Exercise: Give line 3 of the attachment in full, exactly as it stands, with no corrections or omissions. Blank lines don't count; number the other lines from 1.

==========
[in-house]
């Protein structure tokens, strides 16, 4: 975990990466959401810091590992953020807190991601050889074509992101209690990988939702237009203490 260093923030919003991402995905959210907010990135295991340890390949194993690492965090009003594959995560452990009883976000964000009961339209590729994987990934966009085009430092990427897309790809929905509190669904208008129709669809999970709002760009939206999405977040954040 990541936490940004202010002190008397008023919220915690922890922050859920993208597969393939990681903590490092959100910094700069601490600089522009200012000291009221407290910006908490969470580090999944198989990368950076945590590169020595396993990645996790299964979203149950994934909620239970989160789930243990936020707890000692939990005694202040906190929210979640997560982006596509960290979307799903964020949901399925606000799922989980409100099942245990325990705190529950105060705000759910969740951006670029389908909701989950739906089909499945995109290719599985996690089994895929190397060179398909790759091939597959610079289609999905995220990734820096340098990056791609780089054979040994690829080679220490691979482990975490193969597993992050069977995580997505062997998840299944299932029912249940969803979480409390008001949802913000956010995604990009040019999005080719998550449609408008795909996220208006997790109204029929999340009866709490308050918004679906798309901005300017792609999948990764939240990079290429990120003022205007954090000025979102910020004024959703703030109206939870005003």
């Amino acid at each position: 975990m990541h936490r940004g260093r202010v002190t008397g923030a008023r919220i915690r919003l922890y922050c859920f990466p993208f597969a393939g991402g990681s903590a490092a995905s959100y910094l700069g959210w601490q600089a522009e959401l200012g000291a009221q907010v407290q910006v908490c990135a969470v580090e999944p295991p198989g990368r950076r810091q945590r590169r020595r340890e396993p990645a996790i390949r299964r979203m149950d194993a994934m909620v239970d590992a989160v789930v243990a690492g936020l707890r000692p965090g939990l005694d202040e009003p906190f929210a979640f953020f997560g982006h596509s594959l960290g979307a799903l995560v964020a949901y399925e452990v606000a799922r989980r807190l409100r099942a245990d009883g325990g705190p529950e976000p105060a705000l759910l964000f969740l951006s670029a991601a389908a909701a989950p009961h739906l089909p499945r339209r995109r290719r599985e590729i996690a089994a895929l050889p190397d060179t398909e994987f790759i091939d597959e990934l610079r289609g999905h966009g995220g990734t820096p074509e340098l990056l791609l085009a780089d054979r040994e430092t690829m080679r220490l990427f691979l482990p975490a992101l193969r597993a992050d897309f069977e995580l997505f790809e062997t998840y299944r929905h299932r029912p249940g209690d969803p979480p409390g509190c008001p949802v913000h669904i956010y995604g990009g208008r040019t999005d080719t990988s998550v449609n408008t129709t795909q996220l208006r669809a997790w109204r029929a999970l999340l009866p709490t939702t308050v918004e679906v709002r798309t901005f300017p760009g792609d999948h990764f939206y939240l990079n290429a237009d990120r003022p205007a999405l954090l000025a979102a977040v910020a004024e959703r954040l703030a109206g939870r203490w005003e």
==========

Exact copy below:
């Amino acid at each position: 975990m990541h936490r940004g260093r202010v002190t008397g923030a008023r919220i915690r919003l922890y922050c859920f990466p993208f597969a393939g991402g990681s903590a490092a995905s959100y910094l700069g959210w601490q600089a522009e959401l200012g000291a009221q907010v407290q910006v908490c990135a969470v580090e999944p295991p198989g990368r950076r810091q945590r590169r020595r340890e396993p990645a996790i390949r299964r979203m149950d194993a994934m909620v239970d590992a989160v789930v243990a690492g936020l707890r000692p965090g939990l005694d202040e009003p906190f929210a979640f953020f997560g982006h596509s594959l960290g979307a799903l995560v964020a949901y399925e452990v606000a799922r989980r807190l409100r099942a245990d009883g325990g705190p529950e976000p105060a705000l759910l964000f969740l951006s670029a991601a389908a909701a989950p009961h739906l089909p499945r339209r995109r290719r599985e590729i996690a089994a895929l050889p190397d060179t398909e994987f790759i091939d597959e990934l610079r289609g999905h966009g995220g990734t820096p074509e340098l990056l791609l085009a780089d054979r040994e430092t690829m080679r220490l990427f691979l482990p975490a992101l193969r597993a992050d897309f069977e995580l997505f790809e062997t998840y299944r929905h299932r029912p249940g209690d969803p979480p409390g509190c008001p949802v913000h669904i956010y995604g990009g208008r040019t999005d080719t990988s998550v449609n408008t129709t795909q996220l208006r669809a997790w109204r029929a999970l999340l009866p709490t939702t308050v918004e679906v709002r798309t901005f300017p760009g792609d999948h990764f939206y939240l990079n290429a237009d990120r003022p205007a999405l954090l000025a979102a977040v910020a004024e959703r954040l703030a109206g939870r203490w005003e």